Washington’s ultimate goal is to reduce American military presence in the Middle East significantly, and it is unwilling to invest the time and effort required to do so responsibly.
When it comes to Iran, Israel and the United States are engaged in a peculiar discourse. On the one hand, politeness is there, so is goodwill and an open discussion. On the other, their culturally and strategically different perspectives make it impossible for the two to get down to the core issue.
There is a profound difference between a superpower whose global considerations and history of mistakes in the Middle East do not impact its national security and a country situated in the very heart of a hostile and violent region that faces an existential threat.
US President Joe Biden wants to prevent Iran from becoming a nuclear threshold state. He is even concerned with the regime’s terrorist activities and quest for regional hegemony. However, his main goal is to reduce American military presence in the Middle East significantly, and he is unwilling to invest the time and effort required to do so responsibly.
In order to stand up to the Chinese threat, Biden needs as many resources as possible, and he is looking to get those resources out of the Middle East.
The 2015 nuclear deal, which the current administration is eager to rejoin, bodes well for Iran but much less so for Israel and other Arab states that have been hurt by the Iranian regime. What we need is an economically and strategically depleted Tehran, which struggles to fund Hezbollah in Lebanon, the Houthis in Yemen, its militias in Syria and Iraq, nuclear projects, advanced military developments, and global network of terrorists.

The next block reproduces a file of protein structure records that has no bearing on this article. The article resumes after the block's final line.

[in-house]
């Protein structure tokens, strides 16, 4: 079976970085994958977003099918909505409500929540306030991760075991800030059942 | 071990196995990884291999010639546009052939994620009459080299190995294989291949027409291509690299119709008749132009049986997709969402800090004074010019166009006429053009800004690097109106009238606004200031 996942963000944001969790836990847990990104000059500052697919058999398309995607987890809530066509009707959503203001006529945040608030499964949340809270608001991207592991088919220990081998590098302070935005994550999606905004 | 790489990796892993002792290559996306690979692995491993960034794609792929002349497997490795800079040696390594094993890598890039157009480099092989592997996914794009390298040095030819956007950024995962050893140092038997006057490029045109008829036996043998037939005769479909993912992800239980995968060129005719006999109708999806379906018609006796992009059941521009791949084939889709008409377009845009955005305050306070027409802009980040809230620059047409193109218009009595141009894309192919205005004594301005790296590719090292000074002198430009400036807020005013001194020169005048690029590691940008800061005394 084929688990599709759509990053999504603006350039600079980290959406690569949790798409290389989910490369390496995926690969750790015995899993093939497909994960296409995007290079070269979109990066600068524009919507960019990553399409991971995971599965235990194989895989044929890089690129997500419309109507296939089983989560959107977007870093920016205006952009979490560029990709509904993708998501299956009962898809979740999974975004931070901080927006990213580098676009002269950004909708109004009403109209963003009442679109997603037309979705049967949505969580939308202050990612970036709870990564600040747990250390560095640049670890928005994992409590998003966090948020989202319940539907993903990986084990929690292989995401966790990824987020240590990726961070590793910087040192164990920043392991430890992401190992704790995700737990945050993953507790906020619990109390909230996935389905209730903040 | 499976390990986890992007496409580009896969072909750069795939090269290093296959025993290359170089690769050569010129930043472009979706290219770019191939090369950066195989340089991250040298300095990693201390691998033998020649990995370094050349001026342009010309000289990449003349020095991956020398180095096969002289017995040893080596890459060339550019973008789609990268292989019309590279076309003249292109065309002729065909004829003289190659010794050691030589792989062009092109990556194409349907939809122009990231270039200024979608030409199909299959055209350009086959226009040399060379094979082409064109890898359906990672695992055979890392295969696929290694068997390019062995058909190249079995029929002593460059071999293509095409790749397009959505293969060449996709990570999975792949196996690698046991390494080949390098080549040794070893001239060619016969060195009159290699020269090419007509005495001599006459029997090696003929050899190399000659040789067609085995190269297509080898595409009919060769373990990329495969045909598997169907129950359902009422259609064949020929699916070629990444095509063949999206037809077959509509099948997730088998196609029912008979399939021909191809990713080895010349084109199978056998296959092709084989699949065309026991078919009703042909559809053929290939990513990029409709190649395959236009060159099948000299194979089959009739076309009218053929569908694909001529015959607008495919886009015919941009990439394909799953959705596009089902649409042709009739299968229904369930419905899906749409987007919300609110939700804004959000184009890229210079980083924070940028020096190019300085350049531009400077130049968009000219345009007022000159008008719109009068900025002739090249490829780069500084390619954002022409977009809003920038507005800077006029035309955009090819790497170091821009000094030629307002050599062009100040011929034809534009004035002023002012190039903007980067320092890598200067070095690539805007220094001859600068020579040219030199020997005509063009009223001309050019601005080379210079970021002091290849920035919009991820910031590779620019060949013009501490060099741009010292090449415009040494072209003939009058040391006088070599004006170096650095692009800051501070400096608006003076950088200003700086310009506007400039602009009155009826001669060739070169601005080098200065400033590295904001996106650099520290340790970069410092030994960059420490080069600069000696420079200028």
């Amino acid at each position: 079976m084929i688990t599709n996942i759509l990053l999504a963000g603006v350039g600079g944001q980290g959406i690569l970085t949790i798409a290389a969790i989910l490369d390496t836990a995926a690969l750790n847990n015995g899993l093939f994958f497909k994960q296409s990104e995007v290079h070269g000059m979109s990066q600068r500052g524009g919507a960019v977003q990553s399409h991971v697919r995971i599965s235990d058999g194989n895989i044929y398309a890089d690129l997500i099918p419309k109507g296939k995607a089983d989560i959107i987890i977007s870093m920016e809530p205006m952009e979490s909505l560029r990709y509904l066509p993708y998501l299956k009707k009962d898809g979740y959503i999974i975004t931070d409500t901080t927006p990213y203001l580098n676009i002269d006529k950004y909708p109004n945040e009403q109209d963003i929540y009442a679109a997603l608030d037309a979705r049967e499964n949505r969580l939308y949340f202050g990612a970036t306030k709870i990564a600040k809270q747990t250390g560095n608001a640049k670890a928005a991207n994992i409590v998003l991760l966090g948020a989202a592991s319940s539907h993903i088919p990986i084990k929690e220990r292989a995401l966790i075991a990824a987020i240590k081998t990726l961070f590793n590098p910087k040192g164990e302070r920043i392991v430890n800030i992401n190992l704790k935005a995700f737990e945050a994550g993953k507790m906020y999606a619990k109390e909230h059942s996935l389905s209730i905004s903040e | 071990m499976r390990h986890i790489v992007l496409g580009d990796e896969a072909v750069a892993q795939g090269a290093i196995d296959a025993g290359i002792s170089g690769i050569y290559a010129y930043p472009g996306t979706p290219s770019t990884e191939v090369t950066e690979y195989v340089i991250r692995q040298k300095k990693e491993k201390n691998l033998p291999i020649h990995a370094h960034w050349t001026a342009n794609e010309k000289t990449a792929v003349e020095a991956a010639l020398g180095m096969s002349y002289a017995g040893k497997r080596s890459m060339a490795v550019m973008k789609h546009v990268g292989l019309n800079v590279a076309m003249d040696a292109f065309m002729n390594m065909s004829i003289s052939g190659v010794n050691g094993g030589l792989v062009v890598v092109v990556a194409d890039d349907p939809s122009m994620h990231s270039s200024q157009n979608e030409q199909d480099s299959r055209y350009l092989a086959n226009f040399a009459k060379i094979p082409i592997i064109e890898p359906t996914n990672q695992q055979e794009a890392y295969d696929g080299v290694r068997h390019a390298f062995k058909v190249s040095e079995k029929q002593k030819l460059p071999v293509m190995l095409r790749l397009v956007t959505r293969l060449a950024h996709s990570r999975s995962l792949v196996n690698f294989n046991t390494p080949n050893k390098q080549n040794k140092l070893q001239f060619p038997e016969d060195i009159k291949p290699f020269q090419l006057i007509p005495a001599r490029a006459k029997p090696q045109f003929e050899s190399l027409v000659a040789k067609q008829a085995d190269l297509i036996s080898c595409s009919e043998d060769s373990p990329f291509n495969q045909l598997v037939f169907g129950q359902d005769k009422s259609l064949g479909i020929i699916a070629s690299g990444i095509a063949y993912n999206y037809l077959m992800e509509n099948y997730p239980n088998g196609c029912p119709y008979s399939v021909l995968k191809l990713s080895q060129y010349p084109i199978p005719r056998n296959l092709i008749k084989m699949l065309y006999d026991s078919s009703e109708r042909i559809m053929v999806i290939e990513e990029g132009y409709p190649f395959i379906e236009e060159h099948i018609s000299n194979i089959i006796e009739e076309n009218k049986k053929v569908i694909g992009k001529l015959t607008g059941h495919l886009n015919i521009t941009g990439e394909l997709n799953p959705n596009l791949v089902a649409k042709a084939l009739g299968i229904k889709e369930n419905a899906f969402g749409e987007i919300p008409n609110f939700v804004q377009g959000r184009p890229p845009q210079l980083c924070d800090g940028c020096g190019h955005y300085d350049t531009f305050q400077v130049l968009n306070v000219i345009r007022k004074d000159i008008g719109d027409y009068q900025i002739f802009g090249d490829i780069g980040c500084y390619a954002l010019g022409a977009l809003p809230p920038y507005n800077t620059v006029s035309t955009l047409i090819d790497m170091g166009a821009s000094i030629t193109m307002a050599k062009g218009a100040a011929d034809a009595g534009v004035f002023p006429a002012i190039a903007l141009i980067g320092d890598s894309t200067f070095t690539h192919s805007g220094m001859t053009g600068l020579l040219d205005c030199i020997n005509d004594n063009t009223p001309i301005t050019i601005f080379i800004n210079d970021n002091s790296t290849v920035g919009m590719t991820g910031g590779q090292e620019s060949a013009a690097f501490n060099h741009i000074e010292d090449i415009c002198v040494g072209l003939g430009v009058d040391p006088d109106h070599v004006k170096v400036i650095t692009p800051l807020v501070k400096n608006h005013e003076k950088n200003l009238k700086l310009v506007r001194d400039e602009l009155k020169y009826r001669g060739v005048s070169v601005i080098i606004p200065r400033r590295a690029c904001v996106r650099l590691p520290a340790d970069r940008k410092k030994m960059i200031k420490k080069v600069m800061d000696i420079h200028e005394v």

With his eagerness to rejoin the Joint Comprehensive Plan of Action, Biden is giving up his bargaining chips and leverages. Iran aims to become a nuclear threshold state to guarantee its own immunity and ability to countermeasure any attempts of thwarting its regional aspirations. Hegemony is the goal; nuclear weapons are the means.
In a way, Biden has already given the Iranians most of what they were looking for: he signaled to them and to the entire world that with its provocations, Tehran has succeeded in forcing him to rescind the sanctions imposed by the former president. With its conduct, the Biden administration has made it clear that it needs the nuclear deal more than Iran.
Tehran has already achieved some of its nuclear goals: it is clear that Washington is turning a cold shoulder and punishing the Saudis, encouraging Iran’s Houthi envoys, and insists on rejoining the JCPOA without addressing Israel’s primary concerns.
Biden has made a choice to come to terms with Iran’s gradual progress to becoming a nuclear threshold state. After Tehran succeeded in bringing the US president to the negotiating table on its own terms, it now knows how to take advantage of his eagerness for its own benefit.